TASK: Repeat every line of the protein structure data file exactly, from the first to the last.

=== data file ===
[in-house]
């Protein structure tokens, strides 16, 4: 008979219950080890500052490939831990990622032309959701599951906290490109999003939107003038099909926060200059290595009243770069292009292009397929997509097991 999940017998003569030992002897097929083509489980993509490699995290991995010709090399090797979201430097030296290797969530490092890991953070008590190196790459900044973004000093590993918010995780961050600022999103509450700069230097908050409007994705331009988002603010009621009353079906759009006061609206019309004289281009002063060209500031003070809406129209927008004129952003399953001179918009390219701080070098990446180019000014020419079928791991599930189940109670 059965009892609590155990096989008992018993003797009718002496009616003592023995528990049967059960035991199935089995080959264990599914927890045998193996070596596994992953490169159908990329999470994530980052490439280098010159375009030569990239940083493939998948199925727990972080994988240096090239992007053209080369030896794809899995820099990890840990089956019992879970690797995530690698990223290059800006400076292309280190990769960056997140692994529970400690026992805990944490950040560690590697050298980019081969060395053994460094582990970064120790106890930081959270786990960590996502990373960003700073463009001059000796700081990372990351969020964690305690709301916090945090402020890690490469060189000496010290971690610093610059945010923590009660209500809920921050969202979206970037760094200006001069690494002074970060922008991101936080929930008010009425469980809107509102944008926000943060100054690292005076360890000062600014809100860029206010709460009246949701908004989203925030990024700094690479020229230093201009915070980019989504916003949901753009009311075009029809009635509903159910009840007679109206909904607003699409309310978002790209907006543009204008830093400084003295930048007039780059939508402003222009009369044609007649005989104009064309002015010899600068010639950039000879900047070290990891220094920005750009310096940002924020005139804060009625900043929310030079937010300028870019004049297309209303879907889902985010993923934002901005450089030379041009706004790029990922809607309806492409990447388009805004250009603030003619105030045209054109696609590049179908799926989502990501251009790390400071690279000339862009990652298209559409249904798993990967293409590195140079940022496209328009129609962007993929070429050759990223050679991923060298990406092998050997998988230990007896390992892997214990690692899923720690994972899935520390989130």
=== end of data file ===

[in-house]
């Protein structure tokens, strides 16, 4: 008979219950080890500052490939831990990622032309959701599951906290490109999003939107003038099909926060200059290595009243770069292009292009397929997509097991 999940017998003569030992002897097929083509489980993509490699995290991995010709090399090797979201430097030296290797969530490092890991953070008590190196790459900044973004000093590993918010995780961050600022999103509450700069230097908050409007994705331009988002603010009621009353079906759009006061609206019309004289281009002063060209500031003070809406129209927008004129952003399953001179918009390219701080070098990446180019000014020419079928791991599930189940109670 059965009892609590155990096989008992018993003797009718002496009616003592023995528990049967059960035991199935089995080959264990599914927890045998193996070596596994992953490169159908990329999470994530980052490439280098010159375009030569990239940083493939998948199925727990972080994988240096090239992007053209080369030896794809899995820099990890840990089956019992879970690797995530690698990223290059800006400076292309280190990769960056997140692994529970400690026992805990944490950040560690590697050298980019081969060395053994460094582990970064120790106890930081959270786990960590996502990373960003700073463009001059000796700081990372990351969020964690305690709301916090945090402020890690490469060189000496010290971690610093610059945010923590009660209500809920921050969202979206970037760094200006001069690494002074970060922008991101936080929930008010009425469980809107509102944008926000943060100054690292005076360890000062600014809100860029206010709460009246949701908004989203925030990024700094690479020229230093201009915070980019989504916003949901753009009311075009029809009635509903159910009840007679109206909904607003699409309310978002790209907006543009204008830093400084003295930048007039780059939508402003222009009369044609007649005989104009064309002015010899600068010639950039000879900047070290990891220094920005750009310096940002924020005139804060009625900043929310030079937010300028870019004049297309209303879907889902985010993923934002901005450089030379041009706004790029990922809607309806492409990447388009805004250009603030003619105030045209054109696609590049179908799926989502990501251009790390400071690279000339862009990652298209559409249904798993990967293409590195140079940022496209328009129609962007993929070429050759990223050679991923060298990406092998050997998988230990007896390992892997214990690692899923720690994972899935520390989130």